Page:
30IL HABITE MON COEUR Vowel Modification Vowel modification will occur at different pitches for different singers.The suggestions for vowel modification need to be adapted according to each singer’s individual instrument.While there are many areas in the text that might require vowel modification, I will show two instances here as an illustration:ʊ = foot or Mutterʌ = cupMiller says: Avoiding vowel modification altogether is not recommended, as it will produce a shrill timbre.
31Refrains Courts-Vêtus 1973 Set of 12 light and comic songsCan be sung by older and younger singers alikeContain simple rhythms and diatonic harmoniesMost songs have ranges of less than one octaveArranged for SATB choir by Daunais in 1979Briefly adorned refrains are fun easy songs that can be sung be young beginners to more mature and advanced students.They can also be sung by SATB choir as Daunais arranged them himself 6 years after he wrote the songs for solo voice.Of the 12, I have selected 2 to give a glimpse into the comic songs.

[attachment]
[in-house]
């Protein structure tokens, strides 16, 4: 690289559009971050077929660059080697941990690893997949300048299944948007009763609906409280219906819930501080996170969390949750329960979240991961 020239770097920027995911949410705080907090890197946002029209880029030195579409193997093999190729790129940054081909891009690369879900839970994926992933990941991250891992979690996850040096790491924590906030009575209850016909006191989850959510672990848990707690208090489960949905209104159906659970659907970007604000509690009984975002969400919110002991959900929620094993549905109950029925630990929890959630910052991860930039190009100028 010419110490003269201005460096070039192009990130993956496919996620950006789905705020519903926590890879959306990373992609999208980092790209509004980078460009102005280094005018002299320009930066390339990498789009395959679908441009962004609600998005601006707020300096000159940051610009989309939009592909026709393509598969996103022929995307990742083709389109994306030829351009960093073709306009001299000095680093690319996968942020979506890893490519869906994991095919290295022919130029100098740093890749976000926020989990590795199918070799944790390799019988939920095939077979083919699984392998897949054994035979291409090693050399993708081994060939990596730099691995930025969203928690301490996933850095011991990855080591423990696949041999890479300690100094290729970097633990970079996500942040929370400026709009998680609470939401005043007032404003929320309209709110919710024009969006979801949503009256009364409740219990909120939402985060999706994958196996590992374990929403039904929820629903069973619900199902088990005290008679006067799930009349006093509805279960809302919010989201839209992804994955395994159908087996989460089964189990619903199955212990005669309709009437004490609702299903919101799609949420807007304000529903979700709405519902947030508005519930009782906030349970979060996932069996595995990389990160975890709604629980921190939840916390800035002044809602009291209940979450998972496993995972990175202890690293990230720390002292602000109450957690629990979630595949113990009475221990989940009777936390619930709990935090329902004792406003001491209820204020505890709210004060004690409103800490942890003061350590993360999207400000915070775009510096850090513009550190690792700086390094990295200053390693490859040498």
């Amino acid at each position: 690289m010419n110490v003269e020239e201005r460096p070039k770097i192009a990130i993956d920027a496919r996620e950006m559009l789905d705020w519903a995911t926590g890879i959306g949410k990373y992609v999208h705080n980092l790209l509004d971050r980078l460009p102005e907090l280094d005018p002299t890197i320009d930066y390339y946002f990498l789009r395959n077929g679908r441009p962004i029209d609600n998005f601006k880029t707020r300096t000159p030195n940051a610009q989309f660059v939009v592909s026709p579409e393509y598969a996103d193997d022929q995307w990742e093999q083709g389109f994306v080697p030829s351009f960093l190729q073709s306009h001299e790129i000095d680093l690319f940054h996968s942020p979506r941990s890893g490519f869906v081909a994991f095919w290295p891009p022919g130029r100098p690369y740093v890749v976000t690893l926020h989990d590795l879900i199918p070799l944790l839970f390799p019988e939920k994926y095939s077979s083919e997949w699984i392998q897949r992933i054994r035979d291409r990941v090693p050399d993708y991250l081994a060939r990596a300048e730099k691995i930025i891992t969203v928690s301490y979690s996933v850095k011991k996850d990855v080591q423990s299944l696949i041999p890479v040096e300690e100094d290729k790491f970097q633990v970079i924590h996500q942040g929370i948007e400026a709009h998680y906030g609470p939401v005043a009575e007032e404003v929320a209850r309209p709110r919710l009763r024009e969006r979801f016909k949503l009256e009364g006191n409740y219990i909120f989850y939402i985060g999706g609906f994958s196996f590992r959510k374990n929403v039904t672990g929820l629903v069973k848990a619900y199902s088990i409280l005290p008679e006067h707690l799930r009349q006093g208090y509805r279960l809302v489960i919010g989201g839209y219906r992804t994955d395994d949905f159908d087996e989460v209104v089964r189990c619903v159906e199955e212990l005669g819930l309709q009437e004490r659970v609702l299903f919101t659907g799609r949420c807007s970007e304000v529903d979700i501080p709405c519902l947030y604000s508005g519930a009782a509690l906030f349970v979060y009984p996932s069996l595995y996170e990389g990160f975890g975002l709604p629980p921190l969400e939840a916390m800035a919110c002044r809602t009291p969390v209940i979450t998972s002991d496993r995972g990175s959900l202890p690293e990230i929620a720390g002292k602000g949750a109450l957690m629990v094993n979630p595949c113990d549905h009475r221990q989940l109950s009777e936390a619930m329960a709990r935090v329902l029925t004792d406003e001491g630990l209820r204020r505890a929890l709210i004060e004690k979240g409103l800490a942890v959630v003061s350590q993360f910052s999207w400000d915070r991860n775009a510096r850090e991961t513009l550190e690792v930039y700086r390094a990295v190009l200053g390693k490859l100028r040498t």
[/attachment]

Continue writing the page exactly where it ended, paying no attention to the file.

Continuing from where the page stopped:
324. Ce CHER ABBÉ BÉLUS Original key: G Major Range: from G4 to C5 Time signature is 2/4Rhythms are easy consisting of 8th, 1/4 & 1/2 notes.Pedagogical goals of this piece include: exaggerating the diction, singing legato lines and singing expressively.This song is about a priest who gets ‘scrunched’ by a bus. The endings of the words are all in us, producing a fake Latin sensation.This song has a very small range and is excellent for teaching students to focus on the last consonants (which are easily forgotten) and really exaggerate their pronunciation.
33Ce CHER ABBÉ BÉLUS Final Consonants Recurring final sound (fake Latin-sounding words): /ys/Tongue position of /i/ + lip position of /u/ = /y/According to McKinney, there is a wide-spread tendency among American singers to ignore or slight final consonants.Final consonants, i.e. finals, must be made just as quickly as initials or medials but with even more firmness.Here we learn the French pronunciation of the vowel /u/ … with a tongue position of /i/ + lip position of /u/.So, with this song, learning to have clear diction on final consonants can be done in a fun way.terminusangelustrolleybusescrabouilluséméritusorémuslaïustempus